By Richard Creedon

The insurance industry is uniquely positioned to provide leadership in the public policy dialogue over climate risks. Our contribution to this conversation is crucial because insurers recognize the growing intensity of threats to the properties insurers financially protect. 

In 2020, the U.S. witnessed a record hurricane season with 30 named storms; 12 of them made landfall. We also observed the worst wildfire season on record with more than 10 million acres burned—roughly the size of Maryland.

The U.S.’s auto, home, and business insurers cumulatively saw their catastrophe-caused insured loss payouts more than double to $47.1 billion for the first nine-months of 2020 from $21.5 billion in the same nine-month period a year earlier, Verisk and the American Property Casualty Insurance Association (APCIA) found.

The federal government quantified this trend, too. According to the National Oceanic and Atmospheric Administration (NOAA), there were 22 weather and climate disasters in the U.S. in 2020. Damages from these disasters exceeded $1 billion each and totaled approximately $95 billion for all 22 events when including both insured and uninsured losses, NOAA estimated.

The demand for insurance industry involvement in addressing climate risks is urgent. With a new administration and Congressional majority, climate is a priority issue in Washington, D.C. Industry leaders would be wise to explore pro-actively climate risk solutions for business and society—and not wait for elected officials to prescribe a response.

I believe climate risk is a challenge that should be integrated into each insurer’s Enterprise Risk Management (ERM) framework. That means examining climate risk impacts on insurer investments, underwriting and operational priorities—and then managing all dimensions of those findings.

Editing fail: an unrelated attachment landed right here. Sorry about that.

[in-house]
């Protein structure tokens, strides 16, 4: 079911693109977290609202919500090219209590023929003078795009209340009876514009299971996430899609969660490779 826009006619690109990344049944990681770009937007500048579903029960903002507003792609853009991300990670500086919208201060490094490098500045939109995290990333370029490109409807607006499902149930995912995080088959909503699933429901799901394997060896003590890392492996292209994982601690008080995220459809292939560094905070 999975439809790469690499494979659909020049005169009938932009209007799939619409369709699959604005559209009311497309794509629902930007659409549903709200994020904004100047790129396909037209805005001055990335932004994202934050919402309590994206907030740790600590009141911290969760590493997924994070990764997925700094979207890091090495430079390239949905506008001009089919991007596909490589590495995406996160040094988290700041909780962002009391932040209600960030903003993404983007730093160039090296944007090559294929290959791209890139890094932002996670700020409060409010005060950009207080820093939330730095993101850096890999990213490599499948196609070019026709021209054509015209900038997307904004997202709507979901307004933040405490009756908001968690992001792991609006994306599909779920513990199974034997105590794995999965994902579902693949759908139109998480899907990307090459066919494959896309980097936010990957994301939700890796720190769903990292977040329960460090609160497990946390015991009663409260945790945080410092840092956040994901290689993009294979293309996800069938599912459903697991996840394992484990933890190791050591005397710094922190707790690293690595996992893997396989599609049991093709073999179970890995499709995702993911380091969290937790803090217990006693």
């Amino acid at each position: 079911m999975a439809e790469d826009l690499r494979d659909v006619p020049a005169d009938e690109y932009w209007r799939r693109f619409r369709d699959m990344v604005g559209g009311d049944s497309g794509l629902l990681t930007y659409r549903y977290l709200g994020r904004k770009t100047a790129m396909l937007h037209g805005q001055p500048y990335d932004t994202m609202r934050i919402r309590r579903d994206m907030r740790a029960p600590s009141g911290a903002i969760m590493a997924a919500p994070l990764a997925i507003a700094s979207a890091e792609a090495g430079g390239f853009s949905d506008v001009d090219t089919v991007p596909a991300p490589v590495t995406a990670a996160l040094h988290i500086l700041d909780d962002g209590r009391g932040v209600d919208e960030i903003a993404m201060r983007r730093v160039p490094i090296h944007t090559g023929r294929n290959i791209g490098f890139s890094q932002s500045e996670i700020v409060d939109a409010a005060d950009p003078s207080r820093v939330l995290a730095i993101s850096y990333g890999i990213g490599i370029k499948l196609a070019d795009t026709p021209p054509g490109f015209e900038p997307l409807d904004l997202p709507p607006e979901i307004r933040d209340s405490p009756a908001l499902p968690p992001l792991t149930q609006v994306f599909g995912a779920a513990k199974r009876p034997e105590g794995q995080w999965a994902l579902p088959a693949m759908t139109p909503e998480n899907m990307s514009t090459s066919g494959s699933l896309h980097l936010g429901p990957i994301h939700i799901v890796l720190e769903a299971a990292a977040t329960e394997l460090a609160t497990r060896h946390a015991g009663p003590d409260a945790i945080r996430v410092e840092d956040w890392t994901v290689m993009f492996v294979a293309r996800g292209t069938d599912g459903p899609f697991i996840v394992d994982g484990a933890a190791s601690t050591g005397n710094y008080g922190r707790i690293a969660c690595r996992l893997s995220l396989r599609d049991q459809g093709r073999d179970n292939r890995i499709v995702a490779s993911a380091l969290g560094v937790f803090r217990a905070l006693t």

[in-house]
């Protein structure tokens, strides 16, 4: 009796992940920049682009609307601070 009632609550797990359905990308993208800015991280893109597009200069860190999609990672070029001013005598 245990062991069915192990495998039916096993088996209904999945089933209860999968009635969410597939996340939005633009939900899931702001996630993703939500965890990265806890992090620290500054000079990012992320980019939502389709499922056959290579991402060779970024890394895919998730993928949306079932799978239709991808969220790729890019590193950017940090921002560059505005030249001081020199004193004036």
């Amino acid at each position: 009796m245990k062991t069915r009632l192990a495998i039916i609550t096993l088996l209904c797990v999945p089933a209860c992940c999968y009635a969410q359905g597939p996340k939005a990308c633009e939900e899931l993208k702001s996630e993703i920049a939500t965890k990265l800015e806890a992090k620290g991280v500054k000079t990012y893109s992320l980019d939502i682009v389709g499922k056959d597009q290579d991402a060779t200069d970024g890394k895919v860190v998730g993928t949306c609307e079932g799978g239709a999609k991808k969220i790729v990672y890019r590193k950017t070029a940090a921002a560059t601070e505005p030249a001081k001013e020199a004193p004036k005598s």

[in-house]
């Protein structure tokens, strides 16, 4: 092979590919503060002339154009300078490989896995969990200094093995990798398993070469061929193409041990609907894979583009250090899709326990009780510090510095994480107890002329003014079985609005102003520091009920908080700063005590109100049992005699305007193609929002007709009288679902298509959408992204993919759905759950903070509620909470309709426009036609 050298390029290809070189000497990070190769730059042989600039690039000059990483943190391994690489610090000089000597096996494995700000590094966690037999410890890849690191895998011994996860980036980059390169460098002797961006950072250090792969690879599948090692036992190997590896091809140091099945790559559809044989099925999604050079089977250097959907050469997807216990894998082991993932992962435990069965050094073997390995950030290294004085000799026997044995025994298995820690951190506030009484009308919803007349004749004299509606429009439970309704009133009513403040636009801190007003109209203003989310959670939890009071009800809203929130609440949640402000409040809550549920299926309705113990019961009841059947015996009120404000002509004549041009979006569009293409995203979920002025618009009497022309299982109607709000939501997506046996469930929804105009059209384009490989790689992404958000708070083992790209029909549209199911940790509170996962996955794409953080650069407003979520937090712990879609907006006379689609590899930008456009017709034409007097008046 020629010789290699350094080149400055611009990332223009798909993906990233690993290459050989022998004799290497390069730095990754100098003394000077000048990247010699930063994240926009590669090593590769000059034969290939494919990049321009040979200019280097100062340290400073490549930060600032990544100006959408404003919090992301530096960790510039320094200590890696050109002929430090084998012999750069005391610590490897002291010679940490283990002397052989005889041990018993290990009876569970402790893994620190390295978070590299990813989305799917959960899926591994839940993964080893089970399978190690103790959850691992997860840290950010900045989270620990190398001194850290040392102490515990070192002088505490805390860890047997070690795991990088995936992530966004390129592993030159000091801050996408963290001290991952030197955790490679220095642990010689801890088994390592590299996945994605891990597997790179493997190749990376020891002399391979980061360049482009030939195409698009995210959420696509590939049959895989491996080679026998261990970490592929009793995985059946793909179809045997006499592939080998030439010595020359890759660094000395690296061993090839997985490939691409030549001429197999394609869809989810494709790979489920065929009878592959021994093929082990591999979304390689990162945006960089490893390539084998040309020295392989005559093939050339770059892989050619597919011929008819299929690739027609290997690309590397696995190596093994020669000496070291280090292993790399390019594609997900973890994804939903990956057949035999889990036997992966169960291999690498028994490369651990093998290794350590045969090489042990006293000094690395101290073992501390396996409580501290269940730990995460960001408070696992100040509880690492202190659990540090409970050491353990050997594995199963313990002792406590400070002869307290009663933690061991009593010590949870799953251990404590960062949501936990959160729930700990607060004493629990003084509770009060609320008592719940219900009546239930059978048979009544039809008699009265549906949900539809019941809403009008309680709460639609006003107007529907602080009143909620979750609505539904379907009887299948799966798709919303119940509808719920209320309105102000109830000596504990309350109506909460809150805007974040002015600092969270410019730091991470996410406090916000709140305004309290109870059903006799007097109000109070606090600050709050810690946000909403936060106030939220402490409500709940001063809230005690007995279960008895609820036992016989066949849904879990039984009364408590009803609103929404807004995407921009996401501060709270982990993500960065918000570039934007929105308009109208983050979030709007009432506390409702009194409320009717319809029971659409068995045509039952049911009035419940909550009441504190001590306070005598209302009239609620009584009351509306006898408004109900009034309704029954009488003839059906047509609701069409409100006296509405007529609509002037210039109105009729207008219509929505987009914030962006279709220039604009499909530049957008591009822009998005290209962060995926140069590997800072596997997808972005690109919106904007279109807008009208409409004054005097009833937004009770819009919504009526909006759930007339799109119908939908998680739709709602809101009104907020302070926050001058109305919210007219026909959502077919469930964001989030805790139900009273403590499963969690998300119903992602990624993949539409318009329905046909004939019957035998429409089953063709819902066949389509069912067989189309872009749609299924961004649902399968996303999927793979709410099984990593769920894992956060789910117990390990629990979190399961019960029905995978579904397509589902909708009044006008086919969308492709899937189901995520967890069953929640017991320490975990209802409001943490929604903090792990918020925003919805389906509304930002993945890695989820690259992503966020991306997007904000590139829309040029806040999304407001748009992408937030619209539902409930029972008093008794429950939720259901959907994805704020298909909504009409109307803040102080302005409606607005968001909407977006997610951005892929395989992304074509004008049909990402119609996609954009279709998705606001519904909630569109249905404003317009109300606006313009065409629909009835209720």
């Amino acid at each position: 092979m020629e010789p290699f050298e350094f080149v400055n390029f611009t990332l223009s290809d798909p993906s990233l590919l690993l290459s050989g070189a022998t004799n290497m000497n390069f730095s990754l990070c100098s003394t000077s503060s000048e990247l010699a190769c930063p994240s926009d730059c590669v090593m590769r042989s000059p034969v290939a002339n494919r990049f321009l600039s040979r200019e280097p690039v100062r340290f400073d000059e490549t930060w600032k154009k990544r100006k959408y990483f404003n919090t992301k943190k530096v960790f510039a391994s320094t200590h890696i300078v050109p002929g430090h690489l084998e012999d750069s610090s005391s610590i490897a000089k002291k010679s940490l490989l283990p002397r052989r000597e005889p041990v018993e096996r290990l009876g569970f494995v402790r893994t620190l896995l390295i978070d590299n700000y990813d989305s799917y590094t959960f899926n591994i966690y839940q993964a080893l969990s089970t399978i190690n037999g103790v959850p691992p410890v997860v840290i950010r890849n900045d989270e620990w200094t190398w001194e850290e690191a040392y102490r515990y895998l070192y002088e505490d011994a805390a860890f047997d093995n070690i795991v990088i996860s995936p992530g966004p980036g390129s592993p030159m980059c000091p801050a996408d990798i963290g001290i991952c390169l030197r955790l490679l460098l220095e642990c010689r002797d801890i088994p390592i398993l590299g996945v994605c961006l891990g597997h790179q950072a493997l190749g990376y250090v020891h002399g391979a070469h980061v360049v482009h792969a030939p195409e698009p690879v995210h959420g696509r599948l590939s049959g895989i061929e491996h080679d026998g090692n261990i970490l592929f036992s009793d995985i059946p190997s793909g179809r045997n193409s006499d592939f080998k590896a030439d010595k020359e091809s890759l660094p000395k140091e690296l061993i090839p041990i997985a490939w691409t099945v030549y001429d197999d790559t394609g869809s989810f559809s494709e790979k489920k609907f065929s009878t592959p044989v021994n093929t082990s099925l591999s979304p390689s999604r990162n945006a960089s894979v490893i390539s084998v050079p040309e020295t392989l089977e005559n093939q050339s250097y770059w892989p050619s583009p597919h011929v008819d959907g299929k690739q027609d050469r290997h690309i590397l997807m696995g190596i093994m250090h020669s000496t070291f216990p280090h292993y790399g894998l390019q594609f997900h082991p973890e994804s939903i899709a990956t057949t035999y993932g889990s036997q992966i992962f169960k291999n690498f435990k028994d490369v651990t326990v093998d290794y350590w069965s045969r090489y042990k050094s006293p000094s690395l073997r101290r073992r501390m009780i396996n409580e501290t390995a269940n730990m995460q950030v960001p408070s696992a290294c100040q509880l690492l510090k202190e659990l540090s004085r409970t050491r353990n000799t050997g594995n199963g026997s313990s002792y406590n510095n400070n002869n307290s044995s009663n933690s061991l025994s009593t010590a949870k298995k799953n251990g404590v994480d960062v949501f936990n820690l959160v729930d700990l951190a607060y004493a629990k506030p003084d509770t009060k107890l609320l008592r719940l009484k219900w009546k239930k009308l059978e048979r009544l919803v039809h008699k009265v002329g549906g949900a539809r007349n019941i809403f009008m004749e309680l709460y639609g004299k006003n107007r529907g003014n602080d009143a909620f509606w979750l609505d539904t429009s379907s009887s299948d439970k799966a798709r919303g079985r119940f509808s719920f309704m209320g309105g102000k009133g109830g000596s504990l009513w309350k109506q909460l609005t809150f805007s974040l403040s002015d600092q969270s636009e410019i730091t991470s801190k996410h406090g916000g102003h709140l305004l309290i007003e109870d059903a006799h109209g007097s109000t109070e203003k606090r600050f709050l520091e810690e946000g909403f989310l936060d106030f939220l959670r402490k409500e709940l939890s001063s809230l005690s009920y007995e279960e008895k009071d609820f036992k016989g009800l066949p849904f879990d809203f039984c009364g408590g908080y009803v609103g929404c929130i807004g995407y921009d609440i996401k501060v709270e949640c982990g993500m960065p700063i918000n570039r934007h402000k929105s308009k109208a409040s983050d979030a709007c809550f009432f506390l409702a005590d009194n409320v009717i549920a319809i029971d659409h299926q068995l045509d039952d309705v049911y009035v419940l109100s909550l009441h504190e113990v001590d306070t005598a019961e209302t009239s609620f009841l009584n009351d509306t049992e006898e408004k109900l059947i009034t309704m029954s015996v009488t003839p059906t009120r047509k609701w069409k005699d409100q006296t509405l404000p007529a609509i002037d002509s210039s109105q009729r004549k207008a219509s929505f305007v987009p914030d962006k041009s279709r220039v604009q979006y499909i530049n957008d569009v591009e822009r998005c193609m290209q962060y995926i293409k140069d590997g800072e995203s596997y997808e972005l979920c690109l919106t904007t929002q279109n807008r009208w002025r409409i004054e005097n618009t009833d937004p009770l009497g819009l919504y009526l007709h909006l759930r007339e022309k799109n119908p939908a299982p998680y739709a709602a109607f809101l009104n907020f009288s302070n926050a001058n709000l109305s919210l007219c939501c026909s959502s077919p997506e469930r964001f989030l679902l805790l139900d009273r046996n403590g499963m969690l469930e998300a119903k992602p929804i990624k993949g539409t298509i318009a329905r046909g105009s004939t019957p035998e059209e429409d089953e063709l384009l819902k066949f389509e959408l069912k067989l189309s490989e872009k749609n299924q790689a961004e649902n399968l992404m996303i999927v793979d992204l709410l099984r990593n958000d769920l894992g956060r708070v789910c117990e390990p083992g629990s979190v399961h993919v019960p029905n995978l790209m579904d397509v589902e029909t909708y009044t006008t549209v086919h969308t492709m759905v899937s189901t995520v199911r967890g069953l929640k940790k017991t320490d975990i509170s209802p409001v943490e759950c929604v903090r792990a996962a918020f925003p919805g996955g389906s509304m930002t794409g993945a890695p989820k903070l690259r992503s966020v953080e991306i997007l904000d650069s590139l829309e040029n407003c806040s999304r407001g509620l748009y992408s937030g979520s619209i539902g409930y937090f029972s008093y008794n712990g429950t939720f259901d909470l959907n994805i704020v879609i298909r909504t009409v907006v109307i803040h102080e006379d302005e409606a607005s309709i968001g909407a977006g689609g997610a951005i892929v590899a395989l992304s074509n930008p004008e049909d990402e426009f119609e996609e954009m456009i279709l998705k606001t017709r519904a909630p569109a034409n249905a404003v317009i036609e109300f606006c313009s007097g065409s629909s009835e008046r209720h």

The Own Risk and Solvency Assessment (ORSA) framework is already in place. Adding additional resources to this process will provide further intelligence for how insurers ought to operate as we move forward. For example, at my company, we decided rather than wait for regulators to try to limit fossil fuel investments, we created a green energy portfolio. The idea was to create a position in non-carbon energy production—and be opportunistic as the economy transitions toward non-carbon alternatives.

We believe this transition can be done responsibly while still managing the primary mandate of securing financial strength for policyholders.

One of the biggest challenges we will likely face is rising consumer expectations. We also must remember the political arena often animates public expectations. As an industry, we have at times struggled to produce innovative products and services.

Whether its personal or commercial insurance, our consumers want offerings that are relevant for their individual needs, which today includes being more resilient to climate risk. Everyone in the financial sector faces these challenges but I am confident insurers have the insights and expertise to deliver the innovation required in our changing world.

Richard Creedon, Chairman of the Board and CEO of the member companies of the Utica National Insurance Group is also Chairman of the Insurance Information Institute’s Executive Leadership Committee



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